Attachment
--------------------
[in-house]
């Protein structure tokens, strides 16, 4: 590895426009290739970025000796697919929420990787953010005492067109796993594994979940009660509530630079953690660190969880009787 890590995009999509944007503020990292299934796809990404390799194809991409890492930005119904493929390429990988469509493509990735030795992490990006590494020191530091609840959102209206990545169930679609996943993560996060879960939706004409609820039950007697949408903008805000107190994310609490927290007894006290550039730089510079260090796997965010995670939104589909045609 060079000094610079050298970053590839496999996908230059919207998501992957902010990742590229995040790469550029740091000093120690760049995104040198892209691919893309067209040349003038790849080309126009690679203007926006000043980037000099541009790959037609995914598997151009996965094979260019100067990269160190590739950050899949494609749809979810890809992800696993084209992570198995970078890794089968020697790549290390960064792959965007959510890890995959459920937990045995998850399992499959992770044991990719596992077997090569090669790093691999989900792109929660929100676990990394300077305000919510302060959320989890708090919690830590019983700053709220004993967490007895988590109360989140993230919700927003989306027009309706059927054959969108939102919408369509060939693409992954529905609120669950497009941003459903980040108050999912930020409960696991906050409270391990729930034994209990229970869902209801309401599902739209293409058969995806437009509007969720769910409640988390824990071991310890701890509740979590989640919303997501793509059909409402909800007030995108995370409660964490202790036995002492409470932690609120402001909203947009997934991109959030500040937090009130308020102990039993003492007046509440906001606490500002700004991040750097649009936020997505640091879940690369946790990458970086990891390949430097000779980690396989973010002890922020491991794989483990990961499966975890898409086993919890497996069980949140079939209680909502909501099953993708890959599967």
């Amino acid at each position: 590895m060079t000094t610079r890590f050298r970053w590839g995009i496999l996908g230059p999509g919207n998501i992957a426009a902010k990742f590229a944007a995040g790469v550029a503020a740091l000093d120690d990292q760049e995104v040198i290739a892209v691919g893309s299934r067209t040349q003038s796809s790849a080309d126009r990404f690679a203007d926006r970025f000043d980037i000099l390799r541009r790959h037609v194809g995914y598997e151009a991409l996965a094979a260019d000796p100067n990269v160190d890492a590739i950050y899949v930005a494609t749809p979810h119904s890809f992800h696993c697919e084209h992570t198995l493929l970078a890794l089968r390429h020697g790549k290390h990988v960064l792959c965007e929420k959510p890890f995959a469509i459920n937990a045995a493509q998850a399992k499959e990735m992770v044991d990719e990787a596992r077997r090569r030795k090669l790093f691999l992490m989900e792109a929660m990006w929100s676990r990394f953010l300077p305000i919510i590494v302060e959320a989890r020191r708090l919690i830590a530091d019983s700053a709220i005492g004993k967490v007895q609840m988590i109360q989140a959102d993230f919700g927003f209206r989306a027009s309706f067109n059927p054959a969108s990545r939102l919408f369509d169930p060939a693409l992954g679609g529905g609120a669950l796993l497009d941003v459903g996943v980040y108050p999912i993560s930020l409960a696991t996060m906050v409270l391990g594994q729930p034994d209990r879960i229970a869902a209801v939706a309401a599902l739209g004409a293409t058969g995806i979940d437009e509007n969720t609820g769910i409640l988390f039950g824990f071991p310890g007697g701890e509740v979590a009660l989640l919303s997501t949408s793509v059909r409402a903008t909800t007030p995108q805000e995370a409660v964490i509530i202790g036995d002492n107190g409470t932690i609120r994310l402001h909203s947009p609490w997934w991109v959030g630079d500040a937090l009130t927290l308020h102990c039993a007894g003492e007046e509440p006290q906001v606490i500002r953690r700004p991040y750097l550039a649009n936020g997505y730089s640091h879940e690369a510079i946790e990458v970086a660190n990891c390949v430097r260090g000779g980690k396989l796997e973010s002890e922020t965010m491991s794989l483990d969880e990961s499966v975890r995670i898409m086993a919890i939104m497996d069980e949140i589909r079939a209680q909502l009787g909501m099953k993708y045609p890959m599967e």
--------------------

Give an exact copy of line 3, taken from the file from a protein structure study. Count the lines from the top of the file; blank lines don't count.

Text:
């Amino acid at each position: 590895m060079t000094t610079r890590f050298r970053w590839g995009i496999l996908g230059p999509g919207n998501i992957a426009a902010k990742f590229a944007a995040g790469v550029a503020a740091l000093d120690d990292q760049e995104v040198i290739a892209v691919g893309s299934r067209t040349q003038s796809s790849a080309d126009r990404f690679a203007d926006r970025f000043d980037i000099l390799r541009r790959h037609v194809g995914y598997e151009a991409l996965a094979a260019d000796p100067n990269v160190d890492a590739i950050y899949v930005a494609t749809p979810h119904s890809f992800h696993c697919e084209h992570t198995l493929l970078a890794l089968r390429h020697g790549k290390h990988v960064l792959c965007e929420k959510p890890f995959a469509i459920n937990a045995a493509q998850a399992k499959e990735m992770v044991d990719e990787a596992r077997r090569r030795k090669l790093f691999l992490m989900e792109a929660m990006w929100s676990r990394f953010l300077p305000i919510i590494v302060e959320a989890r020191r708090l919690i830590a530091d019983s700053a709220i005492g004993k967490v007895q609840m988590i109360q989140a959102d993230f919700g927003f209206r989306a027009s309706f067109n059927p054959a969108s990545r939102l919408f369509d169930p060939a693409l992954g679609g529905g609120a669950l796993l497009d941003v459903g996943v980040y108050p999912i993560s930020l409960a696991t996060m906050v409270l391990g594994q729930p034994d209990r879960i229970a869902a209801v939706a309401a599902l739209g004409a293409t058969g995806i979940d437009e509007n969720t609820g769910i409640l988390f039950g824990f071991p310890g007697g701890e509740v979590a009660l989640l919303s997501t949408s793509v059909r409402a903008t909800t007030p995108q805000e995370a409660v964490i509530i202790g036995d002492n107190g409470t932690i609120r994310l402001h909203s947009p609490w997934w991109v959030g630079d500040a937090l009130t927290l308020h102990c039993a007894g003492e007046e509440p006290q906001v606490i500002r953690r700004p991040y750097l550039a649009n936020g997505y730089s640091h879940e690369a510079i946790e990458v970086a660190n990891c390949v430097r260090g000779g980690k396989l796997e973010s002890e922020t965010m491991s794989l483990d969880e990961s499966v975890r995670i898409m086993a919890i939104m497996d069980e949140i589909r079939a209680q909502l009787g909501m099953k993708y045609p890959m599967e």